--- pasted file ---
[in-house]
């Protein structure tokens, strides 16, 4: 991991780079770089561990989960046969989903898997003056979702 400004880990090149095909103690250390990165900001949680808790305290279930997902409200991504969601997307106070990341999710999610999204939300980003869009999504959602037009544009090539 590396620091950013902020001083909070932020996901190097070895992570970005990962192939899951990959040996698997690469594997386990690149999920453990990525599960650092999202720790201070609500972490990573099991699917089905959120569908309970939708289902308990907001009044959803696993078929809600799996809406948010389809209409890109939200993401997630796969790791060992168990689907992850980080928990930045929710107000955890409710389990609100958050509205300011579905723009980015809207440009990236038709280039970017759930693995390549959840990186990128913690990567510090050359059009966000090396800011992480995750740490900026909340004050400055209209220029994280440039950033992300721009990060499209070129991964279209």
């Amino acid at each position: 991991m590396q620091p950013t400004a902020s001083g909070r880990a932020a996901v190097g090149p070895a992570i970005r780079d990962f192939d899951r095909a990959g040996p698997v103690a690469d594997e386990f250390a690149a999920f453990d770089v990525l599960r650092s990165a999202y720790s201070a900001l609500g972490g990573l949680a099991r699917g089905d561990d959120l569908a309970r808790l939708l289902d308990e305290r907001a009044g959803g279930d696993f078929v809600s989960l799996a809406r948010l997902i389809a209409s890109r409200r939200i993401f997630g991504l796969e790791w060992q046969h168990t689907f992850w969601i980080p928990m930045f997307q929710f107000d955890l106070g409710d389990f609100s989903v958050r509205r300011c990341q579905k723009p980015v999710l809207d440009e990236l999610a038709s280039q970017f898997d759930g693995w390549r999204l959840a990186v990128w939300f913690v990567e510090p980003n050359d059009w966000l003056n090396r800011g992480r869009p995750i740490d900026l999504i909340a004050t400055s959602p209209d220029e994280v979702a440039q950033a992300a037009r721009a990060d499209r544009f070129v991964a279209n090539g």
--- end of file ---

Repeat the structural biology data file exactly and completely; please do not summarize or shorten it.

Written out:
[in-house]
């Protein structure tokens, strides 16, 4: 991991780079770089561990989960046969989903898997003056979702 400004880990090149095909103690250390990165900001949680808790305290279930997902409200991504969601997307106070990341999710999610999204939300980003869009999504959602037009544009090539 590396620091950013902020001083909070932020996901190097070895992570970005990962192939899951990959040996698997690469594997386990690149999920453990990525599960650092999202720790201070609500972490990573099991699917089905959120569908309970939708289902308990907001009044959803696993078929809600799996809406948010389809209409890109939200993401997630796969790791060992168990689907992850980080928990930045929710107000955890409710389990609100958050509205300011579905723009980015809207440009990236038709280039970017759930693995390549959840990186990128913690990567510090050359059009966000090396800011992480995750740490900026909340004050400055209209220029994280440039950033992300721009990060499209070129991964279209």
């Amino acid at each position: 991991m590396q620091p950013t400004a902020s001083g909070r880990a932020a996901v190097g090149p070895a992570i970005r780079d990962f192939d899951r095909a990959g040996p698997v103690a690469d594997e386990f250390a690149a999920f453990d770089v990525l599960r650092s990165a999202y720790s201070a900001l609500g972490g990573l949680a099991r699917g089905d561990d959120l569908a309970r808790l939708l289902d308990e305290r907001a009044g959803g279930d696993f078929v809600s989960l799996a809406r948010l997902i389809a209409s890109r409200r939200i993401f997630g991504l796969e790791w060992q046969h168990t689907f992850w969601i980080p928990m930045f997307q929710f107000d955890l106070g409710d389990f609100s989903v958050r509205r300011c990341q579905k723009p980015v999710l809207d440009e990236l999610a038709s280039q970017f898997d759930g693995w390549r999204l959840a990186v990128w939300f913690v990567e510090p980003n050359d059009w966000l003056n090396r800011g992480r869009p995750i740490d900026l999504i909340a004050t400055s959602p209209d220029e994280v979702a440039q950033a992300a037009r721009a990060d499209r544009f070129v991964a279209n090539g």